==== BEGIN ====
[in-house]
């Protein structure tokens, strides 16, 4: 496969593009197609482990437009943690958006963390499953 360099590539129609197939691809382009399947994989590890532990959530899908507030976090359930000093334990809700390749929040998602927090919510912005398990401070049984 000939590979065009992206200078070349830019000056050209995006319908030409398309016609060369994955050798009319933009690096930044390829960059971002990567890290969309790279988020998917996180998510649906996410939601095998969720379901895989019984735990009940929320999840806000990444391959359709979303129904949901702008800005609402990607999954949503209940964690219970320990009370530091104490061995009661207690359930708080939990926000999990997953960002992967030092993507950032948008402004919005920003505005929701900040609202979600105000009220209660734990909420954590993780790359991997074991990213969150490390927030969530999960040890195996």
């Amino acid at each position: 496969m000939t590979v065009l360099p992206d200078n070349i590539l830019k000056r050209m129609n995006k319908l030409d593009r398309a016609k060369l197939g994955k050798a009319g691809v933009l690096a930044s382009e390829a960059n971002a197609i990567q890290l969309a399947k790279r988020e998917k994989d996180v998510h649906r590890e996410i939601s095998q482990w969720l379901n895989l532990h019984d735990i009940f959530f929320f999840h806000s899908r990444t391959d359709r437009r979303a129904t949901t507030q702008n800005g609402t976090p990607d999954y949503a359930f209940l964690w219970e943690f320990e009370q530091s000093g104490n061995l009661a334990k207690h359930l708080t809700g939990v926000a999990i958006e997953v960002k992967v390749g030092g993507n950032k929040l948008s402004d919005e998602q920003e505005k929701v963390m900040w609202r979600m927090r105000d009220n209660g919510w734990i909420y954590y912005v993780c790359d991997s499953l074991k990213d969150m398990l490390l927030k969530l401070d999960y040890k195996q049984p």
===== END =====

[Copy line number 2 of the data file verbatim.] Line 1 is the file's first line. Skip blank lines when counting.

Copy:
């Protein structure tokens, strides 16, 4: 496969593009197609482990437009943690958006963390499953 360099590539129609197939691809382009399947994989590890532990959530899908507030976090359930000093334990809700390749929040998602927090919510912005398990401070049984 000939590979065009992206200078070349830019000056050209995006319908030409398309016609060369994955050798009319933009690096930044390829960059971002990567890290969309790279988020998917996180998510649906996410939601095998969720379901895989019984735990009940929320999840806000990444391959359709979303129904949901702008800005609402990607999954949503209940964690219970320990009370530091104490061995009661207690359930708080939990926000999990997953960002992967030092993507950032948008402004919005920003505005929701900040609202979600105000009220209660734990909420954590993780790359991997074991990213969150490390927030969530999960040890195996």